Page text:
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dc.contributor.authorMiąsik, Dawid
dc.description.abstractThis article presents the main issues relating to the goals of modern Polish competition law. It examines the relationship between the subject-matter of competition law, its function and its goals. It identifies various goals of competition law as well as their acceptance in the legal doctrine and jurisprudence. The study shows that the goals of Polish competition law have always been limited to enhancing efficiency and consumer welfare, with this latter term being understood in a post-Chicago-school fashions, rather than accordingly to its Chicago-school origin. This article shows how an 18-years competition law system, rather accidentally than deliberately, took the best ideas from both the American and the European legal tradition and mix them up into an incoherent, yet workable system of competition protection which is favourable towards efficient operations and, at the same time, safeguards consumers against exploitation and diminished choice.en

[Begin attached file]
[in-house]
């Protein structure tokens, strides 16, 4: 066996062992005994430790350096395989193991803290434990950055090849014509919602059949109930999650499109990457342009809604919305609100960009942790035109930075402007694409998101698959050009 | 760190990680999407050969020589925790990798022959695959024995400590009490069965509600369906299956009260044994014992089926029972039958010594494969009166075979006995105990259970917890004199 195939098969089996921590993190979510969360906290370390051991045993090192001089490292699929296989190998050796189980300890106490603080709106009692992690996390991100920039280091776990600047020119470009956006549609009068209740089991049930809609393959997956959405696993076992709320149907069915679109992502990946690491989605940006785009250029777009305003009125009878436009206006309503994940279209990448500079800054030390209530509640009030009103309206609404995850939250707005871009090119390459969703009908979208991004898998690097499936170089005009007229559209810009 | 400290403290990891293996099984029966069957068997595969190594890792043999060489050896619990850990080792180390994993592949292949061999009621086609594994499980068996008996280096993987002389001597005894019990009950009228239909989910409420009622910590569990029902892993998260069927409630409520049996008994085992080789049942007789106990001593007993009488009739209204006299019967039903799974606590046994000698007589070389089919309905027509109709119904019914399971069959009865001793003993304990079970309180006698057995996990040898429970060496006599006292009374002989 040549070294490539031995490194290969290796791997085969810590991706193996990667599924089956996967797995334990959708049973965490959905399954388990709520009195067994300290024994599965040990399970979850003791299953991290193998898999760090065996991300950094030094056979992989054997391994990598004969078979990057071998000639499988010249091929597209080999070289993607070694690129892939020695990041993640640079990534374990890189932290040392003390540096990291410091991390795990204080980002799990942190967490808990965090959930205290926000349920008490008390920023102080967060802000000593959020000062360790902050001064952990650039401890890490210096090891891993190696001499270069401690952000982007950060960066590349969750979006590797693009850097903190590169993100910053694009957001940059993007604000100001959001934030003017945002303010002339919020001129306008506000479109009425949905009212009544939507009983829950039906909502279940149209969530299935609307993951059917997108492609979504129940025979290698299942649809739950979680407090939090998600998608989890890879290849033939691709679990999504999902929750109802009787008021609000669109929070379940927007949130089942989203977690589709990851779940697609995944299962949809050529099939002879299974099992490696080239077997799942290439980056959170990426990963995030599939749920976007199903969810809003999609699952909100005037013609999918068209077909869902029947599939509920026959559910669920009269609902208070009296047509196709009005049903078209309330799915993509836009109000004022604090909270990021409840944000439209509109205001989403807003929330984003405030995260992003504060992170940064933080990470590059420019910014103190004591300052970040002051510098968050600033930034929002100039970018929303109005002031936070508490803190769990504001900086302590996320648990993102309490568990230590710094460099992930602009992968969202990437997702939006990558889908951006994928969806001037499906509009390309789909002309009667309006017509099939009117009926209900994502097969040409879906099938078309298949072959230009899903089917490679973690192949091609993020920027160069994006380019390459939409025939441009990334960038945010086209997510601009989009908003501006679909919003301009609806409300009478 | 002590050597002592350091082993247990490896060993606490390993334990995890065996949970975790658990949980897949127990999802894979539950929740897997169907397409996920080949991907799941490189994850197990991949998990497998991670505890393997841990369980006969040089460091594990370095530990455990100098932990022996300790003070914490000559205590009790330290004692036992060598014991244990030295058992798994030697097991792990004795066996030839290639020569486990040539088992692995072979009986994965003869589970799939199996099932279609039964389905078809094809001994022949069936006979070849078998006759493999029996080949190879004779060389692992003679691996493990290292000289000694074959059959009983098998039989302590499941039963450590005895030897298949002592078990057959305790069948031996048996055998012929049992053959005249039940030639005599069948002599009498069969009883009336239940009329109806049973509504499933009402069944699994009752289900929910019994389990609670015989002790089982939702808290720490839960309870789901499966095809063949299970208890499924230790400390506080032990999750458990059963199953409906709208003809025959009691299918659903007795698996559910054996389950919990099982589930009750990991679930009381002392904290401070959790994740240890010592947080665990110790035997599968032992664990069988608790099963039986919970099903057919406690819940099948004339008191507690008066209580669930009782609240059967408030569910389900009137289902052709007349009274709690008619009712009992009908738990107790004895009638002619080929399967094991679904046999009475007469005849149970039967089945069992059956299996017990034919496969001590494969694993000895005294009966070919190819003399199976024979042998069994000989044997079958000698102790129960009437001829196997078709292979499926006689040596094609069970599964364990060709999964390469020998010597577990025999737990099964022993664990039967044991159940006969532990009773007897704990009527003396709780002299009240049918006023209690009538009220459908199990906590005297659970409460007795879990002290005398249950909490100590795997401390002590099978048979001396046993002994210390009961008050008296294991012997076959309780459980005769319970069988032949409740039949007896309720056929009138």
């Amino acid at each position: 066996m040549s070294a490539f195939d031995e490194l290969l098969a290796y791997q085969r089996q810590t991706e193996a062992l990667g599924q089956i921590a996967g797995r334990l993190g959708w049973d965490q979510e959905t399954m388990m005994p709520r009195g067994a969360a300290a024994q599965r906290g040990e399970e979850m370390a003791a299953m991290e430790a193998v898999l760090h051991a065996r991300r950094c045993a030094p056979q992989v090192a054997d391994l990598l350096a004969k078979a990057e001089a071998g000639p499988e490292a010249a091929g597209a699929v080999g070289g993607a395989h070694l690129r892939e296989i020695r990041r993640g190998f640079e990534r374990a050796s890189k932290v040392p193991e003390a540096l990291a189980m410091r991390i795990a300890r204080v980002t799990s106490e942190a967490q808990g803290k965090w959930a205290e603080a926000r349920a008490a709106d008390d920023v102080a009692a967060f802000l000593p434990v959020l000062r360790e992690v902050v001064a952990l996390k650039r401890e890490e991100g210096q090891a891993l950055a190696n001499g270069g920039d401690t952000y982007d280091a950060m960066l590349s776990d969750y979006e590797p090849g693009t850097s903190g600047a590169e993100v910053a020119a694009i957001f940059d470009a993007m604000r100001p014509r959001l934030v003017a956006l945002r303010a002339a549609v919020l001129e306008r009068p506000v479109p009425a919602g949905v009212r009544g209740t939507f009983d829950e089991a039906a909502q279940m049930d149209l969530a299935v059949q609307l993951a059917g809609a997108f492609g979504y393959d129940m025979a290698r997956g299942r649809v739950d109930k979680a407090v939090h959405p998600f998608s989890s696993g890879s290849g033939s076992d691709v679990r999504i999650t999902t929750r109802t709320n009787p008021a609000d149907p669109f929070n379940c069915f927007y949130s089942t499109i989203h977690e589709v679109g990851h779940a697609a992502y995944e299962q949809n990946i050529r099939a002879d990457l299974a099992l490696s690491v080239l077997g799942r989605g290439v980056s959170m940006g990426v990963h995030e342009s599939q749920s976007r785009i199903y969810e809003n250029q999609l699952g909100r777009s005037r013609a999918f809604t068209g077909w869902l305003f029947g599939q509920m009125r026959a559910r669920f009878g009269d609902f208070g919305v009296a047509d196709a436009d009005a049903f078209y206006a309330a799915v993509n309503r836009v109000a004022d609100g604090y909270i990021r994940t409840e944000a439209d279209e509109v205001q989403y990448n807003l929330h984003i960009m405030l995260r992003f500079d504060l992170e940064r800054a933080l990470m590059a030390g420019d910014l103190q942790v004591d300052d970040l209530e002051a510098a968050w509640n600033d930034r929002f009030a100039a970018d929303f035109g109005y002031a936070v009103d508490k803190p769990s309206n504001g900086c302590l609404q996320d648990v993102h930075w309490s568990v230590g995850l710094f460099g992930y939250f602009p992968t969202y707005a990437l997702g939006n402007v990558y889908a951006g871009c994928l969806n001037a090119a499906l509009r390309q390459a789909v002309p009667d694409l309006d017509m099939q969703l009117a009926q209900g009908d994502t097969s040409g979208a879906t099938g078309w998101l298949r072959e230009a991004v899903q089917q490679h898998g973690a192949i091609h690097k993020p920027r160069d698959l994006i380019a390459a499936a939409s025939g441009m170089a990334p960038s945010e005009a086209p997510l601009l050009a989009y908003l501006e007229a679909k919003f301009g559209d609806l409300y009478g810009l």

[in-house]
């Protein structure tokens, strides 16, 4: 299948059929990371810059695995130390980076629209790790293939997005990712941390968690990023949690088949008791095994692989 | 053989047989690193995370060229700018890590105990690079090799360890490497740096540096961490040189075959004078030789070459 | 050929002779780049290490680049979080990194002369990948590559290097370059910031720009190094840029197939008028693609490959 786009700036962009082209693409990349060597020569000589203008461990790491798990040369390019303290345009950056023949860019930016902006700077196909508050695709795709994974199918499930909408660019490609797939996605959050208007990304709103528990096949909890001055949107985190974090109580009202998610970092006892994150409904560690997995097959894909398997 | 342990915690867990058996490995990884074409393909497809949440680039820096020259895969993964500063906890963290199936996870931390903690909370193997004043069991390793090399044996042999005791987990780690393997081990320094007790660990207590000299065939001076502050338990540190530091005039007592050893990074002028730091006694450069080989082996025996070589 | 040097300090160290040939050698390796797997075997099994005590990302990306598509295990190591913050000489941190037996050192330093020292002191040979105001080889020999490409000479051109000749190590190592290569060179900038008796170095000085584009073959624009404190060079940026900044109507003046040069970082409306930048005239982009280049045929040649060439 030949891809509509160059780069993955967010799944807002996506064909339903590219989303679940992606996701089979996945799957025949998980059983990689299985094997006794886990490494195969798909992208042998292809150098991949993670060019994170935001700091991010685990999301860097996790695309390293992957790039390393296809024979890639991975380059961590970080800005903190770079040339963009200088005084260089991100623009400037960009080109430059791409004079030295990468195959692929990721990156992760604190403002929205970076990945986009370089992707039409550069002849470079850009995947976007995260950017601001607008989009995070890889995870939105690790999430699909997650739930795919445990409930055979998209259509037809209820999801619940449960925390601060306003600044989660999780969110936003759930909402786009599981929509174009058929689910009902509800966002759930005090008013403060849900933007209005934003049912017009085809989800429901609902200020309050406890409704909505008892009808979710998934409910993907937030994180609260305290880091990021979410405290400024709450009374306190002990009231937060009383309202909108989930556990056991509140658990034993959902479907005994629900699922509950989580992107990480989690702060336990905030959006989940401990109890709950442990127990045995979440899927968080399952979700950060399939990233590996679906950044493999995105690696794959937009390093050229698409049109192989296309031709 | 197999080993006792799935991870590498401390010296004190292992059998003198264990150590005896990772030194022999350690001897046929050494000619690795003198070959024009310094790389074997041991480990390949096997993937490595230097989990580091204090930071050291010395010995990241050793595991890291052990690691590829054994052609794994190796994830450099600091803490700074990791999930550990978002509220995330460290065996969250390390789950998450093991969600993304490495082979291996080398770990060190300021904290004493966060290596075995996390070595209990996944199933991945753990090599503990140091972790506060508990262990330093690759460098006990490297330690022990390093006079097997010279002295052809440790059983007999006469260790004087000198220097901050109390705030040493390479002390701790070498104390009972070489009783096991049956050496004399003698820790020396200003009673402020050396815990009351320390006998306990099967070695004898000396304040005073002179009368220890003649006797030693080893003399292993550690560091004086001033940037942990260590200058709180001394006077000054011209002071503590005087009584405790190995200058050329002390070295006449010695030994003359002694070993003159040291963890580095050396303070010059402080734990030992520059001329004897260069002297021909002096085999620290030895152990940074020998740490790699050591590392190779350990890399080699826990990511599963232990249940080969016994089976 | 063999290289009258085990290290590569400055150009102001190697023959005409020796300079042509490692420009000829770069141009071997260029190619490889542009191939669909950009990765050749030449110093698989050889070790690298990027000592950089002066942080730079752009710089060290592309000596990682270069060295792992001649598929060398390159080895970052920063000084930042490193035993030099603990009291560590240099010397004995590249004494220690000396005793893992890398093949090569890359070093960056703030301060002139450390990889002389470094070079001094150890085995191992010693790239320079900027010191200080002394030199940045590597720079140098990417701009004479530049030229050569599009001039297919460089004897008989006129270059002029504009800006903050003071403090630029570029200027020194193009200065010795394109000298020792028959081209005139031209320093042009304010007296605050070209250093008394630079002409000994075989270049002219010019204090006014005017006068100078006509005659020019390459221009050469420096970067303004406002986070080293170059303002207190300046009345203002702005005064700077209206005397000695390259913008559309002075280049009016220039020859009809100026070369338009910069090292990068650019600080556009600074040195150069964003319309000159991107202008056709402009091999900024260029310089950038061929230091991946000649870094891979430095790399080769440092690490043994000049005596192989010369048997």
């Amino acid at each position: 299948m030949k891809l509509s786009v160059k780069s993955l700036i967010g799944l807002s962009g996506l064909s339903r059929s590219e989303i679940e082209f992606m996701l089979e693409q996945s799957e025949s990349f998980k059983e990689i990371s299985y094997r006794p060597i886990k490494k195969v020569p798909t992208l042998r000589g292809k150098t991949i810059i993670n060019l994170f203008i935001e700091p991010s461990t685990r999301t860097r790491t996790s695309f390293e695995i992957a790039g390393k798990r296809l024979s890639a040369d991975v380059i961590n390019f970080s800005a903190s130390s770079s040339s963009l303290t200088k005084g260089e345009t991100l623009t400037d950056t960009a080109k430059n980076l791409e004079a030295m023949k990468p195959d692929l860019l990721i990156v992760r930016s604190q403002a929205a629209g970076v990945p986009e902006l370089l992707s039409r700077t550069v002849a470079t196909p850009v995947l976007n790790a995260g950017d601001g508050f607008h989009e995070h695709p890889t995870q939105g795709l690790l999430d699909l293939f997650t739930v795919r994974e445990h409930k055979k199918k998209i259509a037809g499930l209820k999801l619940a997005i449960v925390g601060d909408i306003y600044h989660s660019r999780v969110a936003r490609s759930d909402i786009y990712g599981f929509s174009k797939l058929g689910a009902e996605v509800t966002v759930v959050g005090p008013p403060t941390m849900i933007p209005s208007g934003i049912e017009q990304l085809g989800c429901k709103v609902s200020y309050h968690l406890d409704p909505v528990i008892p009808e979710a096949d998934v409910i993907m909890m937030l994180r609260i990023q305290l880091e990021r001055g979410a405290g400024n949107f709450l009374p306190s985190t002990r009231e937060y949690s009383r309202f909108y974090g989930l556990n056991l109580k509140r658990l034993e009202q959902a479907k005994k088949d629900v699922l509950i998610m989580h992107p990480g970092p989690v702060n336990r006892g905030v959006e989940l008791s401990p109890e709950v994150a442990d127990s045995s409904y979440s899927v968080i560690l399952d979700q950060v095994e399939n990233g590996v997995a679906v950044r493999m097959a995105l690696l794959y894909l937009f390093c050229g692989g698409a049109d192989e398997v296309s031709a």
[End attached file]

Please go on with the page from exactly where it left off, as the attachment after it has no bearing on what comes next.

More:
dc.publisherCenter for Antitrust and Regulatory Studiesen
dc.rightsCreative Commons Uznanie autorstwa 3.0 Polskapl_PL
dc.subjectrestriction of competitionen
dc.subjecteconomic freedomen
dc.subjectconsumer welfareen
dc.subjectconsumer protectionen
dc.subjectpublic interesten
dc.titleControlled Chaos with Consumer Welfare as the Winner – a Study of the Goals of Polish Antitrust Lawen
dc.contributor.organizationInstitute of Legal Studies, Polish Academy of Sciencesen
dc.description.epersonMichał Mijal

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Creative Commons Uznanie autorstwa 3.0 Polska
Except where otherwise noted, this item's license is described as Creative Commons Uznanie autorstwa 3.0 Polska